Aptamers: a promising chemical antibody for cancer therapy

Zhou, Gang, Wilson, George, Hebbard, Lionel, Duan, Wei, Liddle, Christopher, George, Jacob and Qiao, Liang 2016, Aptamers: a promising chemical antibody for cancer therapy, Oncotarget, vol. 7, no. 12, pp. 13446-13463, doi: 10.18632/oncotarget.7178.

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Title Aptamers: a promising chemical antibody for cancer therapy
Author(s) Zhou, Gang
Wilson, George
Hebbard, Lionel
Duan, Wei
Liddle, Christopher
George, Jacob
Qiao, Liang
Journal name Oncotarget
Volume number 7
Issue number 12
Start page 13446
End page 13463
Total pages 18
Publisher Impact Journals
Place of publication Albany, N.Y.
Publication date 2016
ISSN 1949-2553
Keyword(s) SELEX
target therapy
Science & Technology
Life Sciences & Biomedicine
Cell Biology
Summary Aptamers, also known as chemical antibodies, are single-stranded nucleic acid oligonucleotides which bind to their targets with high specificity and affinity. They are typically selected by repetitive in vitro process termed systematic evolution of ligands by exponential enrichment (SELEX). Owing to their excellent properties compared to conventional antibodies, notably their smaller physical size and lower immunogenicity and toxicity, aptamers have recently emerged as a new class of agents to deliver therapeutic drugs to cancer cells by targeting specific cancer-associated hallmarks. Aptamers can also be structurally modified to make them more flexible in order to conjugate other agents such as nano-materials and therapeutic RNA agents, thus extending their applications for cancer therapy. This review presents the current knowledge on the practical applications of aptamers in the treatment of a variety of cancers.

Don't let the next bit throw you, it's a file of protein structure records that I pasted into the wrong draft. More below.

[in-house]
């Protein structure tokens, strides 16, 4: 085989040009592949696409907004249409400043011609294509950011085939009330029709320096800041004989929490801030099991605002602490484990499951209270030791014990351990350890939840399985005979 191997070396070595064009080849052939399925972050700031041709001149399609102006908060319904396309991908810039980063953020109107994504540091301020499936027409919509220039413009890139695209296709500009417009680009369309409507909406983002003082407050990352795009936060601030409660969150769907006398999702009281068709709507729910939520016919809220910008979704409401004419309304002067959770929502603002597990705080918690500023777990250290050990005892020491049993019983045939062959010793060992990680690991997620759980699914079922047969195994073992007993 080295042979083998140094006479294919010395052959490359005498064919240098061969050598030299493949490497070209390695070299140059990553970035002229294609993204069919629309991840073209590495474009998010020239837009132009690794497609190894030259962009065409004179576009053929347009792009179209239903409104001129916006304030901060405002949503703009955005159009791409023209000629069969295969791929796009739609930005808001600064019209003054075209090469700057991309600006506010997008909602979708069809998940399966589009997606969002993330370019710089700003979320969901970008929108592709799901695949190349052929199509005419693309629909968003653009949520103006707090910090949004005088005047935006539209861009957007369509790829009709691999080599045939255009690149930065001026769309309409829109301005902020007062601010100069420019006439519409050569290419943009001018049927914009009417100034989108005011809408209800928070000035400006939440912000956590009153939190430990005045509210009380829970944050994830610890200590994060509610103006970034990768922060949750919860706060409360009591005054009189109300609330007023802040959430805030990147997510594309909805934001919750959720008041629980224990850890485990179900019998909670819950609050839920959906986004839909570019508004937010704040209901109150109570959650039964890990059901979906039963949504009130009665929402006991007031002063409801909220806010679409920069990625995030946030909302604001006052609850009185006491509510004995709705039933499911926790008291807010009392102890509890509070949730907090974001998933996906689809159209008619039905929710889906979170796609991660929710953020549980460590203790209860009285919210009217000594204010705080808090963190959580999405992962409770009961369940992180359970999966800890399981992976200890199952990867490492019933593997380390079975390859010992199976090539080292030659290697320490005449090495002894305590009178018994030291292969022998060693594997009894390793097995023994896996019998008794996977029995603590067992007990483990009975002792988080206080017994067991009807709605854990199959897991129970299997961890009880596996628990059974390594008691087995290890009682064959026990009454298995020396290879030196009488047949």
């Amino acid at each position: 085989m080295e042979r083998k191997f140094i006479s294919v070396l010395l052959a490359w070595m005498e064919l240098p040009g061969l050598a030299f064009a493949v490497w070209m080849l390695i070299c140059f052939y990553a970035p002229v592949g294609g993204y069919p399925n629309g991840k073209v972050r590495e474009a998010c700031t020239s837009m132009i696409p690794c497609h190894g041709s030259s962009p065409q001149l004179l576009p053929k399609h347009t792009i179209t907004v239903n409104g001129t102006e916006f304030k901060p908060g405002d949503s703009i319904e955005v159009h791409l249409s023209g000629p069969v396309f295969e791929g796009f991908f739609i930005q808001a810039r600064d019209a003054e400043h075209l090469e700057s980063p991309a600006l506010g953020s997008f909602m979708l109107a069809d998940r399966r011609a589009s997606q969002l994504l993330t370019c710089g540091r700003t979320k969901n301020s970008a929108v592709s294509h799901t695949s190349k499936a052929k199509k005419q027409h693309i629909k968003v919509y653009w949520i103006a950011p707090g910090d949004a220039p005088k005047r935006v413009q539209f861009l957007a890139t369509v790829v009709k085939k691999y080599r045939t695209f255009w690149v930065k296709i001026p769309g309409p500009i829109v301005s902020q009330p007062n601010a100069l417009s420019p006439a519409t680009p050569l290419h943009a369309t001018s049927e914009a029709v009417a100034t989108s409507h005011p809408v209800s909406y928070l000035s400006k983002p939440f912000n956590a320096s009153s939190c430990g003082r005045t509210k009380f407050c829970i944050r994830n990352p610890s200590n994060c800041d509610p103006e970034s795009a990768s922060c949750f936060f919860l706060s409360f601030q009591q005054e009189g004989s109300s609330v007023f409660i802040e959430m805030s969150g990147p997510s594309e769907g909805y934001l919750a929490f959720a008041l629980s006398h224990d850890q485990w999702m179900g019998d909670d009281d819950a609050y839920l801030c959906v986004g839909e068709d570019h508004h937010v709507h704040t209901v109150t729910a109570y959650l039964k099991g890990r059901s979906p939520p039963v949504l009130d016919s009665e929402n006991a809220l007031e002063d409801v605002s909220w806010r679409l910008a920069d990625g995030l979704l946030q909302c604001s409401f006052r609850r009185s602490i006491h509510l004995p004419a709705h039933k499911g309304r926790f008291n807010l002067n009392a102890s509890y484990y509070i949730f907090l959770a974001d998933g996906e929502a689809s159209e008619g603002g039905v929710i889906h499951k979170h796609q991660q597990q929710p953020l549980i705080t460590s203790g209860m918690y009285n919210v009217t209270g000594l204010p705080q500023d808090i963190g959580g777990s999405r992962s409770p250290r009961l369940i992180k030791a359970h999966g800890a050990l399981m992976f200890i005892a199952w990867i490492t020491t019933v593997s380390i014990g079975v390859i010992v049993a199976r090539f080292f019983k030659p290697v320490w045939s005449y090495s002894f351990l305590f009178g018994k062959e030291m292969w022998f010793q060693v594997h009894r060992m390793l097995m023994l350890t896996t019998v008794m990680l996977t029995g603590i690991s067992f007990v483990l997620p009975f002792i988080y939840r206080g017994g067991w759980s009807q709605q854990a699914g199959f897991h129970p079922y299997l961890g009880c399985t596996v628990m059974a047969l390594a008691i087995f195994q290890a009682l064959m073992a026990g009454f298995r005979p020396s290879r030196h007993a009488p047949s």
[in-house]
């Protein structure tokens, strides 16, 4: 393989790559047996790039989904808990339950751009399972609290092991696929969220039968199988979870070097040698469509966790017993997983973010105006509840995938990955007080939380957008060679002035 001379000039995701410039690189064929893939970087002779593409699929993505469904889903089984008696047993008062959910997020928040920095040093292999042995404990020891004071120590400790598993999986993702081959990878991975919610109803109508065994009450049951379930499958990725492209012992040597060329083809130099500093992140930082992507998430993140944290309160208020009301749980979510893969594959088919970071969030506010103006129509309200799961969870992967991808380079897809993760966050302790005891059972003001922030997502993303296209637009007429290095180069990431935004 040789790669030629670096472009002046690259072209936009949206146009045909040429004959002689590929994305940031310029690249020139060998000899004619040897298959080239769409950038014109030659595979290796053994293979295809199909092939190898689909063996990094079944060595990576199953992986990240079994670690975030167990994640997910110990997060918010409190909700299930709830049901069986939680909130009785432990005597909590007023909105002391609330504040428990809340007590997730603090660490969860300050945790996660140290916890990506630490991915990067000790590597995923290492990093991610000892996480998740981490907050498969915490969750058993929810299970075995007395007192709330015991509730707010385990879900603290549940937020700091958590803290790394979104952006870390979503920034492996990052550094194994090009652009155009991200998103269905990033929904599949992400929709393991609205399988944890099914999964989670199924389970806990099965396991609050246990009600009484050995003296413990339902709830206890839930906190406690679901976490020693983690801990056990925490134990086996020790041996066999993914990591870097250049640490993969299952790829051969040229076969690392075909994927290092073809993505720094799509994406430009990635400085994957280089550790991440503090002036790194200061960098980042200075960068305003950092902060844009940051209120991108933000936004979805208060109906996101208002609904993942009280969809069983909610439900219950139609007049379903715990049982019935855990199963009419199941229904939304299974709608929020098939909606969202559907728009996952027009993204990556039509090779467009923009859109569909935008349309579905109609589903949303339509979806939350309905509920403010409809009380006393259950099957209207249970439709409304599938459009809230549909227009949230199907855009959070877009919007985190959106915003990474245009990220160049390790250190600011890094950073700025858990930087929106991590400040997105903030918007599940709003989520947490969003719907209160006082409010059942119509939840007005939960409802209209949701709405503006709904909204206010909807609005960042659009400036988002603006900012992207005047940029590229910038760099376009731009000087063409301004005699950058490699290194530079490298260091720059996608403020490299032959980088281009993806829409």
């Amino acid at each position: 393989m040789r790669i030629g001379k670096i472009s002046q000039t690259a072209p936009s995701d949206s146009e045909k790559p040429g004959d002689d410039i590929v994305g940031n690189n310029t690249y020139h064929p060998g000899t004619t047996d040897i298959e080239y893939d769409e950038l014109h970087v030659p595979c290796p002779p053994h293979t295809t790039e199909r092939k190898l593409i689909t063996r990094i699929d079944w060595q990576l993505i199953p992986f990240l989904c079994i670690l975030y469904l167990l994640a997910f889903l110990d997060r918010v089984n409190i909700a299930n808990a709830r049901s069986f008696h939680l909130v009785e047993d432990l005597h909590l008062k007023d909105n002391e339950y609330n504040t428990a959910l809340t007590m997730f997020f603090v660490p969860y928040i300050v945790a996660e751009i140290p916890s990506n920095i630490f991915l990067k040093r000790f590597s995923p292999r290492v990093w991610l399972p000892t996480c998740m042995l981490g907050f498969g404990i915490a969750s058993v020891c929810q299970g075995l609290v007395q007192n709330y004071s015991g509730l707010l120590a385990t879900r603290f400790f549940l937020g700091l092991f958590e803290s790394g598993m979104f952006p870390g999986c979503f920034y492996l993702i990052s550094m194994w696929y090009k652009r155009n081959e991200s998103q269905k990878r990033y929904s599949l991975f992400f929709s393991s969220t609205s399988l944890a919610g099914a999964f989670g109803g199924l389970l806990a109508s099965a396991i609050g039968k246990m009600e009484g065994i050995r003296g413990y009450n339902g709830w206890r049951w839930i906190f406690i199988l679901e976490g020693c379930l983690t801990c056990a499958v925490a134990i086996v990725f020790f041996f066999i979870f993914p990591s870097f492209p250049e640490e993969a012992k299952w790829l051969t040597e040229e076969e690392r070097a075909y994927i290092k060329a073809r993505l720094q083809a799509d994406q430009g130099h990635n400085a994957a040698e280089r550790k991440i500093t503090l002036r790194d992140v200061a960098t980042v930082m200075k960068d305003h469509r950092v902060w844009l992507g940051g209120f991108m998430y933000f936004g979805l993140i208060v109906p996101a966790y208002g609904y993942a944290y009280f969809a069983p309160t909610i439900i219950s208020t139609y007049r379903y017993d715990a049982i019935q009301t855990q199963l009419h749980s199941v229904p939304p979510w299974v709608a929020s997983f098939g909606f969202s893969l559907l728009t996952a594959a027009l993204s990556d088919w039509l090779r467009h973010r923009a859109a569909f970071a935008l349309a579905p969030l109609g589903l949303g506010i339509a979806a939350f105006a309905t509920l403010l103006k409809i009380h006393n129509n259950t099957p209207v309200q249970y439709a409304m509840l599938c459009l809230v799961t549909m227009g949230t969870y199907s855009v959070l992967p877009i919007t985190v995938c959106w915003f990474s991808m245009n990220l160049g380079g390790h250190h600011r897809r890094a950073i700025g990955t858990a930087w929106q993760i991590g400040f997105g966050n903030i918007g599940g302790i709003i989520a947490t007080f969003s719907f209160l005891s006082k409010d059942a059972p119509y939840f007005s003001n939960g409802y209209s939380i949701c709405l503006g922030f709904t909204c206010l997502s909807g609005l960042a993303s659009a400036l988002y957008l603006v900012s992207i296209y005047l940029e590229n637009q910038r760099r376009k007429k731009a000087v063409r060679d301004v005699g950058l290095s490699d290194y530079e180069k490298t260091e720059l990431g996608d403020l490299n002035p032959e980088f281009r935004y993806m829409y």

Language eng
DOI 10.18632/oncotarget.7178
Field of Research 111204 Cancer Therapy (excl Chemotherapy and Radiation Therapy)
Socio Economic Objective 920102 Cancer and Related Disorders
HERDC Research category C1 Refereed article in a scholarly journal
ERA Research output type C Journal article
Copyright notice ©2016, Impact Journals LLC
Persistent URL http://hdl.handle.net/10536/DRO/DU:30082603

Document type: Journal Article
Collection: School of Medicine
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